The present longitudinal study investigated the changes in problematic internet use (comprising PSU, PSMU, and PG) and changes in COVID-19-related psychological distress (including fear of COVID-19 and worry concerning COVID-19) across the three aforementioned stages among schoolchildren. It also examined the associations between changes in problematic internet use across the three pandemic stages and COVID-19-related psychological distress during the COVID-19 recovery stage among schoolchildren. According to prior evidence regarding positive associations between problematic internet use and psychological distress (Chang, Chang, et al., 2020; Chen, Chen, Hou, et al., 2021; Chen, Pakpour et al., 2020), the present study hypothesized that (i) the group with higher level of problematic internet use would have greater psychological distress across different stages of COVID-19 pandemic; and (ii) changes of problematic internet use would be associated with COVID-19-related psychological distress. Aside from the hypotheses, the present study explored the trajectory of PSU, PSMU, and PG across three stages of COVID-19 outbreak (i.e., before the COVID-19 outbreak, during the outbreak, and during recovery) given that there is no relevant evidence currently.

Methods

Data collection procedure and participants

Using three waves of data from an ongoing longitudinal project (before the COVID-19 outbreak [Time 1; collected in mid-January, 2020], during the initial stages of the COVID-19 outbreak [Time 2; collected in mid-March, 2020], and during the COVID-19 outbreak recovery period [Time 3; collected in early June, 2020]), the study examined how the COVID-19 pandemic impacted schoolchildren’s problematic internet use and their psychological distress (i.e., fear and worry concerning COVID-19 infection) during the COVID-19 pandemic. More specifically, the associations between the problematic use of internet-related activities and COVID-19-related psychological distress (including worry concerning COVID-19 infection assessed at Time 2 and Time 3; fear of COVID-19 assessed at Time 3) were assessed.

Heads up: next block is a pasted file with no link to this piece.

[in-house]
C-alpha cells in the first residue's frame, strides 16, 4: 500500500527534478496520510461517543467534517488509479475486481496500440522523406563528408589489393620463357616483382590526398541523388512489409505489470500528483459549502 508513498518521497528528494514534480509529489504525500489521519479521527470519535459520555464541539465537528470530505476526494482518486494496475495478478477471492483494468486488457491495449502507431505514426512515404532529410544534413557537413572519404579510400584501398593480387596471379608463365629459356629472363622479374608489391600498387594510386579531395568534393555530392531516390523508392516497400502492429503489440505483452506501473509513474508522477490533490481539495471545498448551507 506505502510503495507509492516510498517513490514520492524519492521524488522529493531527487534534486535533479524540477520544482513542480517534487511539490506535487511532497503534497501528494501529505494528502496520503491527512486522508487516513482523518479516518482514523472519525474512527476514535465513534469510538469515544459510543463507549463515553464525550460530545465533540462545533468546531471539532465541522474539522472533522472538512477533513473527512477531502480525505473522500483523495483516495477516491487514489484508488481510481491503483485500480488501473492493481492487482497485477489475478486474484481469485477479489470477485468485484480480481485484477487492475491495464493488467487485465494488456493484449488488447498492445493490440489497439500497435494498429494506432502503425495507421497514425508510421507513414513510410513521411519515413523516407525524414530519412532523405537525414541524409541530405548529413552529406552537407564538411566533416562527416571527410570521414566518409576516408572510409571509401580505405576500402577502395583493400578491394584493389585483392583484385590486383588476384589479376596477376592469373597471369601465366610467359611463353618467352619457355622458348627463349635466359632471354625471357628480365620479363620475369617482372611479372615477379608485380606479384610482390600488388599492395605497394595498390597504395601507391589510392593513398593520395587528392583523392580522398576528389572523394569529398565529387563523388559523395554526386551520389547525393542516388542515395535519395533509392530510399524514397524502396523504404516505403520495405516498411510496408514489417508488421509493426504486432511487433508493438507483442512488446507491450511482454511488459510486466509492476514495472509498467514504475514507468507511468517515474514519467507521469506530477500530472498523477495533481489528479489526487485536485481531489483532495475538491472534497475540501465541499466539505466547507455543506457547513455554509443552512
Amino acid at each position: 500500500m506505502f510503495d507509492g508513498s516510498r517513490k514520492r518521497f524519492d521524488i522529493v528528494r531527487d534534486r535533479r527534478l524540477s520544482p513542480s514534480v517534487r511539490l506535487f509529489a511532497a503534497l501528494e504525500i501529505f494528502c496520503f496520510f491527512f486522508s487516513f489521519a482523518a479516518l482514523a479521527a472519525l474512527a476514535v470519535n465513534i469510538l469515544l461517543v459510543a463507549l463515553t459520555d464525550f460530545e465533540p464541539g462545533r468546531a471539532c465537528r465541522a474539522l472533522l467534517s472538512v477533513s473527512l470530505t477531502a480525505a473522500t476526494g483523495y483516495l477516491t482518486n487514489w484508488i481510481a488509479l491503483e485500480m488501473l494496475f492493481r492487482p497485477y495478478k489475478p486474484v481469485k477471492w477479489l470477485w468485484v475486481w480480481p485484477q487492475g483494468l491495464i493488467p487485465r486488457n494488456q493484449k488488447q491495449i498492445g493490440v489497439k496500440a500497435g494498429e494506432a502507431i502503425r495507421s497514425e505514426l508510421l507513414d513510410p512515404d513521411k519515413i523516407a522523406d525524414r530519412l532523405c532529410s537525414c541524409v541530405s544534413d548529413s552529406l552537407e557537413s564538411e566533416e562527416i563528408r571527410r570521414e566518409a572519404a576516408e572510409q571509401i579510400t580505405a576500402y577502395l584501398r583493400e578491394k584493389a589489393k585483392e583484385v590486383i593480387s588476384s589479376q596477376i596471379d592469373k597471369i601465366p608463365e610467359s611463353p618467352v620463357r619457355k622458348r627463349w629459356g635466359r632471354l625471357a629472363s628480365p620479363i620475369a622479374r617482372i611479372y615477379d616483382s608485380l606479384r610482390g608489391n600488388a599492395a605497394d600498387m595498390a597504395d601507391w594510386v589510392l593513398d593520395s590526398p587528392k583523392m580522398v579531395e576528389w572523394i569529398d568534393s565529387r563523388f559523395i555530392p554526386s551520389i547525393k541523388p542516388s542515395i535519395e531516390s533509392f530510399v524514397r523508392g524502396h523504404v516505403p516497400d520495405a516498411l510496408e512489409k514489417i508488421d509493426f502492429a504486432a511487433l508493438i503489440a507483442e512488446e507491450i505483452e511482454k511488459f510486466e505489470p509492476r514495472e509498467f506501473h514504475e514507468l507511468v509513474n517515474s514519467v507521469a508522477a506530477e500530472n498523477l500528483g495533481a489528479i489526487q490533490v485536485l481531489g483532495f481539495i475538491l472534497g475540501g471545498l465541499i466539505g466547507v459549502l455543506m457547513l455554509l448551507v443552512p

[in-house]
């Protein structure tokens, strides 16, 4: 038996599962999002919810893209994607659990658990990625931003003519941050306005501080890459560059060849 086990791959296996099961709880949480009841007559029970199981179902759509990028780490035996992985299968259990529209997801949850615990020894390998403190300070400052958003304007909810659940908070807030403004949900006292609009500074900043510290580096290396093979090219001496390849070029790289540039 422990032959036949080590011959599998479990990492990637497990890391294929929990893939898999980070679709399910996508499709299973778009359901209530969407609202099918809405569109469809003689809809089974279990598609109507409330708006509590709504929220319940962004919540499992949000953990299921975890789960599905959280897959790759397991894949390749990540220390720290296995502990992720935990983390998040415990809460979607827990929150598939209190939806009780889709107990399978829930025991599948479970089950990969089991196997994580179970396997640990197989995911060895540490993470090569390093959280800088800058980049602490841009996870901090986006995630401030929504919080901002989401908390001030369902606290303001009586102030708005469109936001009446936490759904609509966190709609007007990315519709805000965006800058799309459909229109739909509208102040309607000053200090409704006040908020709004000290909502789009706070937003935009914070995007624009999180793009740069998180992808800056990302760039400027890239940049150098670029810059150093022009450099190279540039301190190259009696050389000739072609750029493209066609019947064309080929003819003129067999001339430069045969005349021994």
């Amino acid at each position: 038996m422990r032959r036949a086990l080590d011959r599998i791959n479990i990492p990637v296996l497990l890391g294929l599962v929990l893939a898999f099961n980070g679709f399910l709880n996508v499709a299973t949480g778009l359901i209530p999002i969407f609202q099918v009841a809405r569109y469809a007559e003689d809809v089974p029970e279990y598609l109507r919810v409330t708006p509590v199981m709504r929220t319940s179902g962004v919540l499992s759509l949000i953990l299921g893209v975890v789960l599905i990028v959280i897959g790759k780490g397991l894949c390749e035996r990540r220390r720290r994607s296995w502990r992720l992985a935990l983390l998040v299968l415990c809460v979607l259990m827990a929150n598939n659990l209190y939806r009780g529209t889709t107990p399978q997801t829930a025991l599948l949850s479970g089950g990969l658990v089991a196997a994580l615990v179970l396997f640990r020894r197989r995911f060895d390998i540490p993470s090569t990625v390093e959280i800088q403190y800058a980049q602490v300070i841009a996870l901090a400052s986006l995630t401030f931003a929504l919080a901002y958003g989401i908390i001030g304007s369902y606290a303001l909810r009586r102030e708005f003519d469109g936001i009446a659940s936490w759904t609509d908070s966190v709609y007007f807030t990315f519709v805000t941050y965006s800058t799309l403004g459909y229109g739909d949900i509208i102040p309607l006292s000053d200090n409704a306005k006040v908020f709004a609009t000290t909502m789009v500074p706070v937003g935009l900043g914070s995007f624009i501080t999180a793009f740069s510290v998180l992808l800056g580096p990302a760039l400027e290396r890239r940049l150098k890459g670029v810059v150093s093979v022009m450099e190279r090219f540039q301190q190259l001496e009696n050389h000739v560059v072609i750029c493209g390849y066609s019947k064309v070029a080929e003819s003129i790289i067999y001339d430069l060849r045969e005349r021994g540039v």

Through collaborations with three primary schools, which were all public schools located in the suburban area of a country-level city in the Sichuan province (i.e., Qionglai city), a convenience sampling method was used for the present longitudinal study. The teachers of the three schools assisted in inviting eligible schoolchildren from the selected classes to participate in the study. Most parents of the schoolchildren in the three schools had completed high school education (85%) or had a college degree (5%). On average, the parents of the entire schoolchildren in the three schools had annual income at 80,000 Renminbi (RMB; 1 USD ≈ 7.05 RMB) ranging between 50,000 and 180,000 RMB. At the beginning of the study, the teachers approached 550 eligible schoolchildren and parents and 543 agreed to participate in the initial survey (Time 1). All the schoolchildren were approached again for the follow-up surveys (Time 2 and Time 3). A total of 504 completed all three surveys (retention rate at 91.6%).